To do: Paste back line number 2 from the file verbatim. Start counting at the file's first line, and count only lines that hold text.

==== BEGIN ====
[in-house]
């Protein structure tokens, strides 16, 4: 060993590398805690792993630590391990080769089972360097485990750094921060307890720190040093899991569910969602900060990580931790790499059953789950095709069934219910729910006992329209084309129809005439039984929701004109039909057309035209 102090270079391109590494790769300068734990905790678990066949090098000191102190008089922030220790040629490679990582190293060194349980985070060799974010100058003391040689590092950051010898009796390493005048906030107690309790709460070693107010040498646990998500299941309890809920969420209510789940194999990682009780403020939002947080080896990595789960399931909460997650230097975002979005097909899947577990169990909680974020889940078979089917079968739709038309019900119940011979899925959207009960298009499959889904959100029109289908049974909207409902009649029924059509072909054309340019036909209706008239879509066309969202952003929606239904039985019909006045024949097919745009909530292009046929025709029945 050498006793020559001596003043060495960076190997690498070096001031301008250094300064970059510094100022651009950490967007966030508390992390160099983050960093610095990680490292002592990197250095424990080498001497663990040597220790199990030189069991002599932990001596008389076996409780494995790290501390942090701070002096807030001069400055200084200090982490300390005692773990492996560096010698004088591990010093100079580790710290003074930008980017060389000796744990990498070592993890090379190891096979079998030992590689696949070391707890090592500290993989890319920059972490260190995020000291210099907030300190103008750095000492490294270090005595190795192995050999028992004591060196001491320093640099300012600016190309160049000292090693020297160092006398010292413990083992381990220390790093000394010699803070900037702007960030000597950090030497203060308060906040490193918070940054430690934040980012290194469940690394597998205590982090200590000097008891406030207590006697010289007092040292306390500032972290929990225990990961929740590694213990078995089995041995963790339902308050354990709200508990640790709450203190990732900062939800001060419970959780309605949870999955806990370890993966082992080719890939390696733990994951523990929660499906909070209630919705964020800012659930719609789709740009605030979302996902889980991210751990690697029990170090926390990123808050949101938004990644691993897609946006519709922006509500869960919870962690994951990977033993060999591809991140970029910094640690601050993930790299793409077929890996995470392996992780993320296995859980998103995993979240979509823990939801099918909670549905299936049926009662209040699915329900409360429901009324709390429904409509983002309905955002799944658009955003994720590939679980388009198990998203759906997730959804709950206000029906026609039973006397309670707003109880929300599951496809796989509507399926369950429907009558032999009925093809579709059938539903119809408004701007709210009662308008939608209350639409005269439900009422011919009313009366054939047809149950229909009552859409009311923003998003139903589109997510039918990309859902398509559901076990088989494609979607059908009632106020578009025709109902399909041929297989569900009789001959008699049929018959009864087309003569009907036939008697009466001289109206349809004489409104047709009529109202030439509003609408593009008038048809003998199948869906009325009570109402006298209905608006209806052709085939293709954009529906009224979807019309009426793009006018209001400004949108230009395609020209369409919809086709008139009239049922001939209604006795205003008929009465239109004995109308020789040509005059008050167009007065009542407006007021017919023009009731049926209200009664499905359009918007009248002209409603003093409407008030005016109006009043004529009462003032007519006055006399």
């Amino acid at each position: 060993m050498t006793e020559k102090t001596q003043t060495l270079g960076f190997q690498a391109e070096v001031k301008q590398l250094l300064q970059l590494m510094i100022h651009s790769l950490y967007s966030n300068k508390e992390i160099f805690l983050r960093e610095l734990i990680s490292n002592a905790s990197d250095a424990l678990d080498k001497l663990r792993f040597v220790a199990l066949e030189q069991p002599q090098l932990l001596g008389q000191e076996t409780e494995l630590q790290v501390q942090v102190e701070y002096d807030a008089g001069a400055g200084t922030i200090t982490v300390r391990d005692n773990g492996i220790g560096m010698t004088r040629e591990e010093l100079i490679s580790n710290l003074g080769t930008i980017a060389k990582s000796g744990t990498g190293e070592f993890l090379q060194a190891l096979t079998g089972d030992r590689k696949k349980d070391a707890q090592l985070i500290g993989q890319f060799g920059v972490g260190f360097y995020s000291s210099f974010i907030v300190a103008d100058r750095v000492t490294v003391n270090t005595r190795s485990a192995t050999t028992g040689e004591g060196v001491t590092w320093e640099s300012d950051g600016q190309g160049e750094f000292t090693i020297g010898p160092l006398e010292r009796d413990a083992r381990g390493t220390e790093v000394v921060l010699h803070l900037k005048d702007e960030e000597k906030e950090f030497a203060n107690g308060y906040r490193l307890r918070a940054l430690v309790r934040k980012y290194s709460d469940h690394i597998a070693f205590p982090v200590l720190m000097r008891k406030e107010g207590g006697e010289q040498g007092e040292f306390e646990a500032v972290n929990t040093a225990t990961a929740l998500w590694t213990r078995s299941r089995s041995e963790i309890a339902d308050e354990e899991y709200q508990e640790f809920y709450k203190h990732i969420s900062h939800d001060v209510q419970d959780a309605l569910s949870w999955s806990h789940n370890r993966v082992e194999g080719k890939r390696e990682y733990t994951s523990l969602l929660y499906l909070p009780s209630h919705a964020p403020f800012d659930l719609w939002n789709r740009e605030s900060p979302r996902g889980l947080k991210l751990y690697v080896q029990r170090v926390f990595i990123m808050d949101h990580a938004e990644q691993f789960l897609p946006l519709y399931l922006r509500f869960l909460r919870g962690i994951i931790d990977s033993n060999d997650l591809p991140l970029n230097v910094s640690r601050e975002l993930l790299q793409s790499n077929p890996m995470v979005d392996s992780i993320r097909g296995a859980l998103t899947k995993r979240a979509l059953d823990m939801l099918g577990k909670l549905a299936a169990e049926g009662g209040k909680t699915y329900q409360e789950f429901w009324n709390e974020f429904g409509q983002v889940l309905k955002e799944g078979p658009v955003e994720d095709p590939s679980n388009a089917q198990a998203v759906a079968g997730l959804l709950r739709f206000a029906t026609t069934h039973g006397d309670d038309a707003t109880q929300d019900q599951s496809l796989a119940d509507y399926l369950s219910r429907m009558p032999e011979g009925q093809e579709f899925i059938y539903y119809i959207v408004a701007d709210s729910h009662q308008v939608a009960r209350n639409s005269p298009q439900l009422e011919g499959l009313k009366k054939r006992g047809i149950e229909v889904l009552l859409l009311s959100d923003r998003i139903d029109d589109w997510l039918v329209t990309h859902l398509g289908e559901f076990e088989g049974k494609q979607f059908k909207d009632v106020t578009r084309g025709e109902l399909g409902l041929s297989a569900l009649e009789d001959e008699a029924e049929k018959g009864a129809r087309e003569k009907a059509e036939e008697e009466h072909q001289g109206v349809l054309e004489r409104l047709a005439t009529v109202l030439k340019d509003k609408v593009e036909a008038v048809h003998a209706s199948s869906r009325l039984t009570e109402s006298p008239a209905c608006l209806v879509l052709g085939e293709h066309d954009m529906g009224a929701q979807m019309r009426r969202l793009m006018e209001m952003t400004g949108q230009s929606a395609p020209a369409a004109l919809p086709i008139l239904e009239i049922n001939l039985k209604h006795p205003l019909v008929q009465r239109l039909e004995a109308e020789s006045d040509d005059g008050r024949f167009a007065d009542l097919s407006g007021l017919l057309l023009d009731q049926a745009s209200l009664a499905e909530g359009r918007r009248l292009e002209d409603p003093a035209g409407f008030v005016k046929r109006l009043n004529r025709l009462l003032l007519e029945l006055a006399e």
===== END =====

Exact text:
């Protein structure tokens, strides 16, 4: 060993590398805690792993630590391990080769089972360097485990750094921060307890720190040093899991569910969602900060990580931790790499059953789950095709069934219910729910006992329209084309129809005439039984929701004109039909057309035209 102090270079391109590494790769300068734990905790678990066949090098000191102190008089922030220790040629490679990582190293060194349980985070060799974010100058003391040689590092950051010898009796390493005048906030107690309790709460070693107010040498646990998500299941309890809920969420209510789940194999990682009780403020939002947080080896990595789960399931909460997650230097975002979005097909899947577990169990909680974020889940078979089917079968739709038309019900119940011979899925959207009960298009499959889904959100029109289908049974909207409902009649029924059509072909054309340019036909209706008239879509066309969202952003929606239904039985019909006045024949097919745009909530292009046929025709029945 050498006793020559001596003043060495960076190997690498070096001031301008250094300064970059510094100022651009950490967007966030508390992390160099983050960093610095990680490292002592990197250095424990080498001497663990040597220790199990030189069991002599932990001596008389076996409780494995790290501390942090701070002096807030001069400055200084200090982490300390005692773990492996560096010698004088591990010093100079580790710290003074930008980017060389000796744990990498070592993890090379190891096979079998030992590689696949070391707890090592500290993989890319920059972490260190995020000291210099907030300190103008750095000492490294270090005595190795192995050999028992004591060196001491320093640099300012600016190309160049000292090693020297160092006398010292413990083992381990220390790093000394010699803070900037702007960030000597950090030497203060308060906040490193918070940054430690934040980012290194469940690394597998205590982090200590000097008891406030207590006697010289007092040292306390500032972290929990225990990961929740590694213990078995089995041995963790339902308050354990709200508990640790709450203190990732900062939800001060419970959780309605949870999955806990370890993966082992080719890939390696733990994951523990929660499906909070209630919705964020800012659930719609789709740009605030979302996902889980991210751990690697029990170090926390990123808050949101938004990644691993897609946006519709922006509500869960919870962690994951990977033993060999591809991140970029910094640690601050993930790299793409077929890996995470392996992780993320296995859980998103995993979240979509823990939801099918909670549905299936049926009662209040699915329900409360429901009324709390429904409509983002309905955002799944658009955003994720590939679980388009198990998203759906997730959804709950206000029906026609039973006397309670707003109880929300599951496809796989509507399926369950429907009558032999009925093809579709059938539903119809408004701007709210009662308008939608209350639409005269439900009422011919009313009366054939047809149950229909009552859409009311923003998003139903589109997510039918990309859902398509559901076990088989494609979607059908009632106020578009025709109902399909041929297989569900009789001959008699049929018959009864087309003569009907036939008697009466001289109206349809004489409104047709009529109202030439509003609408593009008038048809003998199948869906009325009570109402006298209905608006209806052709085939293709954009529906009224979807019309009426793009006018209001400004949108230009395609020209369409919809086709008139009239049922001939209604006795205003008929009465239109004995109308020789040509005059008050167009007065009542407006007021017919023009009731049926209200009664499905359009918007009248002209409603003093409407008030005016109006009043004529009462003032007519006055006399």